• Perform interviews
  • Review documentation
  • Conduct CMDB system and software inventories 
  • Use other data-gathering techniques

3. Identify and document potential threats and vulnerabilities

To conduct a compliant risk analysis, you must also identify all reasonably anticipated threats and vulnerabilities.

Threat examples:

  • Burglary
  • Theft
  • Electrical issue
  • Fire
  • Flood
  • Inclement weather
  • Malware
  • Ransomware
  • Network connectivity outage 
  • Power outage/interruption

Vulnerability examples:

  • Anti-malware vulnerabilities
  • Destruction/disposal vulnerabilities
  • Dormant accounts
  • Endpoint Leakage vulnerabilities
  • Excessive user permissions
  • Insecure network configuration
  • Insecure software development processes
  • Insufficient application capacity
  • Insufficient data backup

4. Assess current security measures

OCR requires assessment and documentation of all security measures your organization uses to safeguard ePHI, including whether you’ve put required Security Rule measures in place and properly configured and used security measures.

NIST SP 800-53A Rev 5 is a good resource to help with this process. It identifies three control assessment methods:

  1. Examine method: Review, inspect, observe, study, or analyze one or more assessment objects (i.e., specifications, mechanisms, or activities) to facilitate understanding, achieve clarification, or obtain evidence.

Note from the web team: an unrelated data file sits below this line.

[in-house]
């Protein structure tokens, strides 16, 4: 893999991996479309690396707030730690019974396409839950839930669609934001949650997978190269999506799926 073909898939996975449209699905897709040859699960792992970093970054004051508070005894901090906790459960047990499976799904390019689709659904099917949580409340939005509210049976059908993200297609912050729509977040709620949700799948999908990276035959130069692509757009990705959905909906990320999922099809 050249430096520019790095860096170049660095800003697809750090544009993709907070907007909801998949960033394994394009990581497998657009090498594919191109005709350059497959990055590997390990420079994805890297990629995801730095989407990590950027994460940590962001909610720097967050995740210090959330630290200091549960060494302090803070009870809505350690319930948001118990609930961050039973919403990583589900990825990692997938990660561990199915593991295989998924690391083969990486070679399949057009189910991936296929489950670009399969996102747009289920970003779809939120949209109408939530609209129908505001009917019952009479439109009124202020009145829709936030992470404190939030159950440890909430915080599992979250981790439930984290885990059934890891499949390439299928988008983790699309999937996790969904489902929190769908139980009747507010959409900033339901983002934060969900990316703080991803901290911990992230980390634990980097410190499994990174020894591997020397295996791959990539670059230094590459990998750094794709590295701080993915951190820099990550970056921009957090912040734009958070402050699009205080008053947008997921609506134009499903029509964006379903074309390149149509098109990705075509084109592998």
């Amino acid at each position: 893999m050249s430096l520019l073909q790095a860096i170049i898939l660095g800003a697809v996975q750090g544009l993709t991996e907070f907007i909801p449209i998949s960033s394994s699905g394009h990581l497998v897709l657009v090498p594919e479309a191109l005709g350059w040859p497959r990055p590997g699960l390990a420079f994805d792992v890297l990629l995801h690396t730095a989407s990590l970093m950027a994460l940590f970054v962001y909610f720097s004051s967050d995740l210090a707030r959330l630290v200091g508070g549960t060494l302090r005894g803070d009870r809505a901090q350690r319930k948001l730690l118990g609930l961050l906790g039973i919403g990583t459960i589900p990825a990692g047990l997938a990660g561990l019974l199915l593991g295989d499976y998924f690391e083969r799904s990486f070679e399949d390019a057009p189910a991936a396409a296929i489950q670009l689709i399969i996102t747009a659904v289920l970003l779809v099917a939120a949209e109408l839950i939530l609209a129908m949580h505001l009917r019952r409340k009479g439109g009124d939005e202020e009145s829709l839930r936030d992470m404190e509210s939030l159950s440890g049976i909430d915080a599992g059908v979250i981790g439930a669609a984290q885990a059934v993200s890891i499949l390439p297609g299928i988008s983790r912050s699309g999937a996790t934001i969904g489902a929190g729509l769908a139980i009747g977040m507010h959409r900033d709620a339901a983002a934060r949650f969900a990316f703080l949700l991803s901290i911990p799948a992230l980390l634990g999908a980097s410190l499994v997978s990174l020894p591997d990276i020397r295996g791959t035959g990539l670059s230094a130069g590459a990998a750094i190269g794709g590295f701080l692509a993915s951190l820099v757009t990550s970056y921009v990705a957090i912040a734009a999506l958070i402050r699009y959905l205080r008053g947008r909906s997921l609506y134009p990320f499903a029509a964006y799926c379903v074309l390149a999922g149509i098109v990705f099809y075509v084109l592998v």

2. Interview method: Discuss with individuals or groups within your organization to facilitate understanding, clarify, or obtain evidence.
  3. Test method: Use one or more assessment objects (i.e., activities or mechanisms) under specified conditions to compare the actual object state to the desired state or expected behavior.

5. Determine threat occurrence likelihood

In this step, you should document all threat and vulnerability combinations (with associated likelihood estimates) that may impact the confidentiality, availability, and integrity of your ePHI.

Examples to consider:

  • Based on your physical controls—or lack thereof—how likely is it that an unauthorized individual can procure an asset such as an administrative desktop?
  • If a system is in a flood plain, how likely is it that your organization will lose access to that system if there is a flood?
  • If you don’t have a vulnerability management program to patch security issues regularly, how likely is it that your organization will get malware on a clinical desktop?

6. Determine the potential impact of threat occurrence

Here, you should consider the criticality or impact of potential threats to the confidentiality, integrity, and availability of ePHI.

Based on the previous threat occurrence likelihood examples, consider:

  • Looking at your physical controls — or lack thereof — what is the potential impact if an unauthorized individual procures an asset such as an administrative desktop?